— Spying on activists, dissidents and veterans. In 2009, DHS released three infamous reports on right-wing and left-wing “Extremism,” and another entitled Operation Vigilant Eagle, outlining a surveillance program targeting veterans. The reports collectively and broadly define extremists as individuals and groups “that are mainly antigovernment, rejecting federal authority in favor of state or local authority, or rejecting government authority entirely.”
— Stockpiling ammunition. DHS, along with other government agencies, has been stockpiling an alarming amount of ammunition in recent years, which only adds to the discomfort of those already leery of the government. As of 2013, DHS had 260 million rounds of ammo in stock, which averages out to between
1,300 to 1,600 rounds per officer. The U.S. Army, in contrast, has roughly 350 rounds per soldier.
— Distributing license plate readers. DHS has already distributed more than $50 million in grants to enable local police agencies to acquire license plate readers, which rely on mobile cameras to photograph and identify cars, match them against a national database, and track their movements.
— Tracking cellphones with Stingray devices. Distributed to local police agencies as a result of grants from the DHS, these Stingray devices enable police to track individuals’ cellphones — and their owners — without a court warrant or court order.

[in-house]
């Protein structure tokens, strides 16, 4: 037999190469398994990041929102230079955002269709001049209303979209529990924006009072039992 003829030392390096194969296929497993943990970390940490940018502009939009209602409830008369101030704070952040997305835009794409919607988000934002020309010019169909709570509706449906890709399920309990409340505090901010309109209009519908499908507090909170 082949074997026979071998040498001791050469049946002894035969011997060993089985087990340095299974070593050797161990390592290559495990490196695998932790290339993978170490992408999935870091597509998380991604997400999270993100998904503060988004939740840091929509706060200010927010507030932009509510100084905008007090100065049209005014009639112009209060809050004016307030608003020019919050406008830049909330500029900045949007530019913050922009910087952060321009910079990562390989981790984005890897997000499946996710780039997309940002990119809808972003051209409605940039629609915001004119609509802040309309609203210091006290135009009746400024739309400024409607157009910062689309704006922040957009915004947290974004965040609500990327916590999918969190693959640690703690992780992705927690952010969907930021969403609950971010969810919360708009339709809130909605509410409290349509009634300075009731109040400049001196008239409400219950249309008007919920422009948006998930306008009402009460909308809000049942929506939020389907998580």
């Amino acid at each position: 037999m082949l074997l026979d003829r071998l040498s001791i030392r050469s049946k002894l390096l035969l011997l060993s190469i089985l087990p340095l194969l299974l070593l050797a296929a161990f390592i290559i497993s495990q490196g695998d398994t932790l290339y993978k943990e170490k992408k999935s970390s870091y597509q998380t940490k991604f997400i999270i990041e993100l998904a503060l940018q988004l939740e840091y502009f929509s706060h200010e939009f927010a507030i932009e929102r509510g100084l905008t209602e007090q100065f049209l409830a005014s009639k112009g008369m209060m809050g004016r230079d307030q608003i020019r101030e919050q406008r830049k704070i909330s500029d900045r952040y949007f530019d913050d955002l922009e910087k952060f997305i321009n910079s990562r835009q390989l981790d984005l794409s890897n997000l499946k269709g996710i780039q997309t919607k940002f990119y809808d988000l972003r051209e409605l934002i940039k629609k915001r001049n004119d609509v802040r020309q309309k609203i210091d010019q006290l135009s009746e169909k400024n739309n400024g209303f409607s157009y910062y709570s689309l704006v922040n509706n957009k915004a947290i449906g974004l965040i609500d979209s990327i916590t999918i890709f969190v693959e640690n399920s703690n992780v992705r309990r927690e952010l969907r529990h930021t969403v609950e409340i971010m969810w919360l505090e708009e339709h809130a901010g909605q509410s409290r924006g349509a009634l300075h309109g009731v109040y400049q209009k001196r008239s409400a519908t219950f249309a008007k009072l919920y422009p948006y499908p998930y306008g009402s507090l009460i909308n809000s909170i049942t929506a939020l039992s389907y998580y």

— Carrying out military drills and lockdowns in American cities. Each year, DHS funds military-style training drills in cities across the country. These Urban Shield exercises, elaborately staged with their own set of professionally trained crisis actors playing the parts of shooters, bystanders and victims, fool law enforcement officials, students, teachers, bystanders and the media into thinking it’s a real crisis.
— Using the TSA as an advance guard. The TSA now searches a variety of government and private databases, including things like car registrations and employment information, in order to track travelers before they ever get near an airport.
— Carrying out soft target checkpoints. VIPR task forces, comprised of federal air marshals, surface transportation security inspectors, transportation security officers, behavior detection officers and explosive detection K-9 teams, have laid the groundwork for the government’s effort to secure so-called “soft” targets such as malls, stadiums, bridges, etc.